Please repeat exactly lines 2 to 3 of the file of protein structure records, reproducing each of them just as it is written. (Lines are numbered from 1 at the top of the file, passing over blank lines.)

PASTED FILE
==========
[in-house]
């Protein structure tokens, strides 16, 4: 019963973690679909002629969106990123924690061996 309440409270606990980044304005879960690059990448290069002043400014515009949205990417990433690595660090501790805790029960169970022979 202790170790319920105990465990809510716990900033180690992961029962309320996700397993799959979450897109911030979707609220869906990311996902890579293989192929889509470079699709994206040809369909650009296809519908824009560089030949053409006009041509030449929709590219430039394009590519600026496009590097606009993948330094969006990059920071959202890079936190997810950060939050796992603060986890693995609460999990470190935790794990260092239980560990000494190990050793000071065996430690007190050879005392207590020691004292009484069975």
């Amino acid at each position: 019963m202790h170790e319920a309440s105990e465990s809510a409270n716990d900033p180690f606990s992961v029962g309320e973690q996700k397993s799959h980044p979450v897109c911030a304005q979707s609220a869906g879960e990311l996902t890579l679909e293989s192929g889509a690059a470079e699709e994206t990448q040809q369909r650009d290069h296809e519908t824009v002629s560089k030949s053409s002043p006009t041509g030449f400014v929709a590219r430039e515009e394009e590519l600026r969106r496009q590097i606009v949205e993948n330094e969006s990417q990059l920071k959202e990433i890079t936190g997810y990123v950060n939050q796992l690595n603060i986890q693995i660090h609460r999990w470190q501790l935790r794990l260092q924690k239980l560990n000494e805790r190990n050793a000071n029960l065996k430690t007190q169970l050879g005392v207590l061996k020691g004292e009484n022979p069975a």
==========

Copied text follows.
């Protein structure tokens, strides 16, 4: 019963973690679909002629969106990123924690061996 309440409270606990980044304005879960690059990448290069002043400014515009949205990417990433690595660090501790805790029960169970022979 202790170790319920105990465990809510716990900033180690992961029962309320996700397993799959979450897109911030979707609220869906990311996902890579293989192929889509470079699709994206040809369909650009296809519908824009560089030949053409006009041509030449929709590219430039394009590519600026496009590097606009993948330094969006990059920071959202890079936190997810950060939050796992603060986890693995609460999990470190935790794990260092239980560990000494190990050793000071065996430690007190050879005392207590020691004292009484069975």
């Amino acid at each position: 019963m202790h170790e319920a309440s105990e465990s809510a409270n716990d900033p180690f606990s992961v029962g309320e973690q996700k397993s799959h980044p979450v897109c911030a304005q979707s609220a869906g879960e990311l996902t890579l679909e293989s192929g889509a690059a470079e699709e994206t990448q040809q369909r650009d290069h296809e519908t824009v002629s560089k030949s053409s002043p006009t041509g030449f400014v929709a590219r430039e515009e394009e590519l600026r969106r496009q590097i606009v949205e993948n330094e969006s990417q990059l920071k959202e990433i890079t936190g997810y990123v950060n939050q796992l690595n603060i986890q693995i660090h609460r999990w470190q501790l935790r794990l260092q924690k239980l560990n000494e805790r190990n050793a000071n029960l065996k430690t007190q169970l050879g005392v207590l061996k020691g004292e009484n022979p069975a």